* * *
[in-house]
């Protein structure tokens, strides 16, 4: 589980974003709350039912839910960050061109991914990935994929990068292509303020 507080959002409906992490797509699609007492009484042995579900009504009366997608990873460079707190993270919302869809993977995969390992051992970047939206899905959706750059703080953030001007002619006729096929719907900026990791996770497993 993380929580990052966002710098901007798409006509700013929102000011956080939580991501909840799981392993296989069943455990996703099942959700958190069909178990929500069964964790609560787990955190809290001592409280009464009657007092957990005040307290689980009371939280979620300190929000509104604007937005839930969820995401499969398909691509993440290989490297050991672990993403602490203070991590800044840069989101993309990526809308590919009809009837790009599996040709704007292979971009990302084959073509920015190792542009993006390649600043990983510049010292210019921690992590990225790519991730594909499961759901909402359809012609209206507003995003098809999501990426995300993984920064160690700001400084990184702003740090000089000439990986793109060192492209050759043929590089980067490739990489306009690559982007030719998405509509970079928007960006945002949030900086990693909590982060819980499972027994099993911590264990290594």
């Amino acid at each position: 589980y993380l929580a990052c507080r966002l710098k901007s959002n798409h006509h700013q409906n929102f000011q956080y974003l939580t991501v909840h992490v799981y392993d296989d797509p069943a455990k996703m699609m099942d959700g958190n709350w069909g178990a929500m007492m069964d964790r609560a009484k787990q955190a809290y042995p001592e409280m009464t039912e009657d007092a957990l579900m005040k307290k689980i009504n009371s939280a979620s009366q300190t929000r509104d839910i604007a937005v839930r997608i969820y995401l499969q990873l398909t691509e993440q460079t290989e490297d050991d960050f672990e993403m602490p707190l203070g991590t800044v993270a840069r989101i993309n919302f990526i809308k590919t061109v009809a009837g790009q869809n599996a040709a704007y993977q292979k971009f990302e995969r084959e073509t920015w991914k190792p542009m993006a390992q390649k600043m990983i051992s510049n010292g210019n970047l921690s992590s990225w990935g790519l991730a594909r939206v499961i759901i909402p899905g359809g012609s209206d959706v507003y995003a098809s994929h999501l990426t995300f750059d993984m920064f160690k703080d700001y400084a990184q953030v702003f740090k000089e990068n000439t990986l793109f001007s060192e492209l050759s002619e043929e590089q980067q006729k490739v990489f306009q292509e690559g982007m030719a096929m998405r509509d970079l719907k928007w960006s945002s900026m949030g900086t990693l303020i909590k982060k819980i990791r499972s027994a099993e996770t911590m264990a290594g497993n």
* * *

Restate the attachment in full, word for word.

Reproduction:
[in-house]
């Protein structure tokens, strides 16, 4: 589980974003709350039912839910960050061109991914990935994929990068292509303020 507080959002409906992490797509699609007492009484042995579900009504009366997608990873460079707190993270919302869809993977995969390992051992970047939206899905959706750059703080953030001007002619006729096929719907900026990791996770497993 993380929580990052966002710098901007798409006509700013929102000011956080939580991501909840799981392993296989069943455990996703099942959700958190069909178990929500069964964790609560787990955190809290001592409280009464009657007092957990005040307290689980009371939280979620300190929000509104604007937005839930969820995401499969398909691509993440290989490297050991672990993403602490203070991590800044840069989101993309990526809308590919009809009837790009599996040709704007292979971009990302084959073509920015190792542009993006390649600043990983510049010292210019921690992590990225790519991730594909499961759901909402359809012609209206507003995003098809999501990426995300993984920064160690700001400084990184702003740090000089000439990986793109060192492209050759043929590089980067490739990489306009690559982007030719998405509509970079928007960006945002949030900086990693909590982060819980499972027994099993911590264990290594």
């Amino acid at each position: 589980y993380l929580a990052c507080r966002l710098k901007s959002n798409h006509h700013q409906n929102f000011q956080y974003l939580t991501v909840h992490v799981y392993d296989d797509p069943a455990k996703m699609m099942d959700g958190n709350w069909g178990a929500m007492m069964d964790r609560a009484k787990q955190a809290y042995p001592e409280m009464t039912e009657d007092a957990l579900m005040k307290k689980i009504n009371s939280a979620s009366q300190t929000r509104d839910i604007a937005v839930r997608i969820y995401l499969q990873l398909t691509e993440q460079t290989e490297d050991d960050f672990e993403m602490p707190l203070g991590t800044v993270a840069r989101i993309n919302f990526i809308k590919t061109v009809a009837g790009q869809n599996a040709a704007y993977q292979k971009f990302e995969r084959e073509t920015w991914k190792p542009m993006a390992q390649k600043m990983i051992s510049n010292g210019n970047l921690s992590s990225w990935g790519l991730a594909r939206v499961i759901i909402p899905g359809g012609s209206d959706v507003y995003a098809s994929h999501l990426t995300f750059d993984m920064f160690k703080d700001y400084a990184q953030v702003f740090k000089e990068n000439t990986l793109f001007s060192e492209l050759s002619e043929e590089q980067q006729k490739v990489f306009q292509e690559g982007m030719a096929m998405r509509d970079l719907k928007w960006s945002s900026m949030g900086t990693l303020i909590k982060k819980i990791r499972s027994a099993e996770t911590m264990a290594g497993n």